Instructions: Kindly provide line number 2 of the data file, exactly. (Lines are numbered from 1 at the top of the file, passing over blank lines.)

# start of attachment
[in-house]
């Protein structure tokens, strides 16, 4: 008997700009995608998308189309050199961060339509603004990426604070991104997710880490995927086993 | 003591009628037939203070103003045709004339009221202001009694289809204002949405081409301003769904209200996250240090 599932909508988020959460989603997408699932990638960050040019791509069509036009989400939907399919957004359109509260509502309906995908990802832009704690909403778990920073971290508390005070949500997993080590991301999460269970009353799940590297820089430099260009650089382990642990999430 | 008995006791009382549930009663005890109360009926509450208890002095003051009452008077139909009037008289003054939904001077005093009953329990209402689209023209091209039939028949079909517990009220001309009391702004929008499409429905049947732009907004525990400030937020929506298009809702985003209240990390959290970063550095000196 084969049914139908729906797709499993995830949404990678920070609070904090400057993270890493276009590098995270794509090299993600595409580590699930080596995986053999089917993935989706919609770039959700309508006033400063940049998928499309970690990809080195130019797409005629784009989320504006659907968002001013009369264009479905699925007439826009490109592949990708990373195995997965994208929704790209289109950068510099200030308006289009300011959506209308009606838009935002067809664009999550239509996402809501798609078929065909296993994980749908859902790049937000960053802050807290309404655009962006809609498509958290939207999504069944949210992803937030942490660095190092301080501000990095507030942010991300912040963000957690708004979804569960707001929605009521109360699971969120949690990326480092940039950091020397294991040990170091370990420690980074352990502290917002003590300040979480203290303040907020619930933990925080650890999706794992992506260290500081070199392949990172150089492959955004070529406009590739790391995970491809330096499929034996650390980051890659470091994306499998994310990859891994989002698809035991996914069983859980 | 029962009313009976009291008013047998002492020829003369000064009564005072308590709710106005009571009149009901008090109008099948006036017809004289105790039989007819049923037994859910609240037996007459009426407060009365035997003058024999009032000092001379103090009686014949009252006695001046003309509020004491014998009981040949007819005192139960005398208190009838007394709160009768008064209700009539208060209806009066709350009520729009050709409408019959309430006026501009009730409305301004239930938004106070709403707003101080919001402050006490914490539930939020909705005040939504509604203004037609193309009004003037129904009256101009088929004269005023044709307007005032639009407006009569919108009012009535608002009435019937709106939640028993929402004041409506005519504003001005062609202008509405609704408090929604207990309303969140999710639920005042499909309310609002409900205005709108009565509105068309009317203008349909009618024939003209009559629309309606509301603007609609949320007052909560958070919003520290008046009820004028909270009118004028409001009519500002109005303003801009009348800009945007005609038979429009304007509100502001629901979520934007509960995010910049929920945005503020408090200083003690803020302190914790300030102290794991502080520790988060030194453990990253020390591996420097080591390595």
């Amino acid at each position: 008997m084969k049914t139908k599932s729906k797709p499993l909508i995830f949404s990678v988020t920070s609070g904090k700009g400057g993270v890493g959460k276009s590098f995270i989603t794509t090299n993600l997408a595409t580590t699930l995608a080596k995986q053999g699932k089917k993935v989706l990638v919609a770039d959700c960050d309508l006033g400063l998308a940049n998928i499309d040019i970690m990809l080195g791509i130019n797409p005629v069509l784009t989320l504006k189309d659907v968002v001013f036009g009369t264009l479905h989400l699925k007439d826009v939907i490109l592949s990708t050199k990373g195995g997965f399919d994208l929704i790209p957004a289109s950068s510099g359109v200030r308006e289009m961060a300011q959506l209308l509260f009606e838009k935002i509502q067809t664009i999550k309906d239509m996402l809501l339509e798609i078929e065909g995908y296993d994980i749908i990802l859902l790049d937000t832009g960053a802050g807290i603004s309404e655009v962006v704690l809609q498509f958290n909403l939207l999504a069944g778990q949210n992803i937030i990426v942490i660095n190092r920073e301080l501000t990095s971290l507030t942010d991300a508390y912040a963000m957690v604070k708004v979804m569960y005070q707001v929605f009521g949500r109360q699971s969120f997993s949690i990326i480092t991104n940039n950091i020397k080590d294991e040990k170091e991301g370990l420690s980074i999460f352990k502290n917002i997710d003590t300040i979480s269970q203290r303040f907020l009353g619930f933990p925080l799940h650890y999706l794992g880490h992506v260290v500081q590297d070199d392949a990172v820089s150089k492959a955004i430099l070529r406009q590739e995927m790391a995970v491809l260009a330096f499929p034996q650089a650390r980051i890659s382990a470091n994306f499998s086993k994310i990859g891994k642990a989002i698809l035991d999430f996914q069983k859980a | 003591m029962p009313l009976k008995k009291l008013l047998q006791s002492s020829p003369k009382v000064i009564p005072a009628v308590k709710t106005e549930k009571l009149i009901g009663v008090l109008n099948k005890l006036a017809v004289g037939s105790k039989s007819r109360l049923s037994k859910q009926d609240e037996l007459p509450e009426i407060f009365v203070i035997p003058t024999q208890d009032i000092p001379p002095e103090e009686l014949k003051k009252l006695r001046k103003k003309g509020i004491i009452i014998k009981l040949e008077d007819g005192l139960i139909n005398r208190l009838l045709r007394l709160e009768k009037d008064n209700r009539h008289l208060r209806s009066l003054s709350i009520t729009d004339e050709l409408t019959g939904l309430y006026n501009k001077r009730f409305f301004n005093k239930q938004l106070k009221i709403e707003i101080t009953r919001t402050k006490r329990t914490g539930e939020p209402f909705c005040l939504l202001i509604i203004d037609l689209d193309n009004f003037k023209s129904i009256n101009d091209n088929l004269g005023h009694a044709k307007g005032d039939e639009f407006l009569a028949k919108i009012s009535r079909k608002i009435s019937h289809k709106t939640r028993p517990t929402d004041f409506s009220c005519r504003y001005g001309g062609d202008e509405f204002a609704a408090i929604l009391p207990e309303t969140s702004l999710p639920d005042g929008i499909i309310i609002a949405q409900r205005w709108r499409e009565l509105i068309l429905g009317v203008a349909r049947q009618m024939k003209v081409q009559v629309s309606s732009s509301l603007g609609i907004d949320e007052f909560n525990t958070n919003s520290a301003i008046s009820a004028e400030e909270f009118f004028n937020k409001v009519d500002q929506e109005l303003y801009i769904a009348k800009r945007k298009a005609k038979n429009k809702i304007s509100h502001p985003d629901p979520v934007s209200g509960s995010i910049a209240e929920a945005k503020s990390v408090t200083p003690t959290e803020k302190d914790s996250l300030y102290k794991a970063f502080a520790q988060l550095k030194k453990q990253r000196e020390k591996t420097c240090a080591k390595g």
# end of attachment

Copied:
């Protein structure tokens, strides 16, 4: 008997700009995608998308189309050199961060339509603004990426604070991104997710880490995927086993 | 003591009628037939203070103003045709004339009221202001009694289809204002949405081409301003769904209200996250240090 599932909508988020959460989603997408699932990638960050040019791509069509036009989400939907399919957004359109509260509502309906995908990802832009704690909403778990920073971290508390005070949500997993080590991301999460269970009353799940590297820089430099260009650089382990642990999430 | 008995006791009382549930009663005890109360009926509450208890002095003051009452008077139909009037008289003054939904001077005093009953329990209402689209023209091209039939028949079909517990009220001309009391702004929008499409429905049947732009907004525990400030937020929506298009809702985003209240990390959290970063550095000196 084969049914139908729906797709499993995830949404990678920070609070904090400057993270890493276009590098995270794509090299993600595409580590699930080596995986053999089917993935989706919609770039959700309508006033400063940049998928499309970690990809080195130019797409005629784009989320504006659907968002001013009369264009479905699925007439826009490109592949990708990373195995997965994208929704790209289109950068510099200030308006289009300011959506209308009606838009935002067809664009999550239509996402809501798609078929065909296993994980749908859902790049937000960053802050807290309404655009962006809609498509958290939207999504069944949210992803937030942490660095190092301080501000990095507030942010991300912040963000957690708004979804569960707001929605009521109360699971969120949690990326480092940039950091020397294991040990170091370990420690980074352990502290917002003590300040979480203290303040907020619930933990925080650890999706794992992506260290500081070199392949990172150089492959955004070529406009590739790391995970491809330096499929034996650390980051890659470091994306499998994310990859891994989002698809035991996914069983859980 | 029962009313009976009291008013047998002492020829003369000064009564005072308590709710106005009571009149009901008090109008099948006036017809004289105790039989007819049923037994859910609240037996007459009426407060009365035997003058024999009032000092001379103090009686014949009252006695001046003309509020004491014998009981040949007819005192139960005398208190009838007394709160009768008064209700009539208060209806009066709350009520729009050709409408019959309430006026501009009730409305301004239930938004106070709403707003101080919001402050006490914490539930939020909705005040939504509604203004037609193309009004003037129904009256101009088929004269005023044709307007005032639009407006009569919108009012009535608002009435019937709106939640028993929402004041409506005519504003001005062609202008509405609704408090929604207990309303969140999710639920005042499909309310609002409900205005709108009565509105068309009317203008349909009618024939003209009559629309309606509301603007609609949320007052909560958070919003520290008046009820004028909270009118004028409001009519500002109005303003801009009348800009945007005609038979429009304007509100502001629901979520934007509960995010910049929920945005503020408090200083003690803020302190914790300030102290794991502080520790988060030194453990990253020390591996420097080591390595």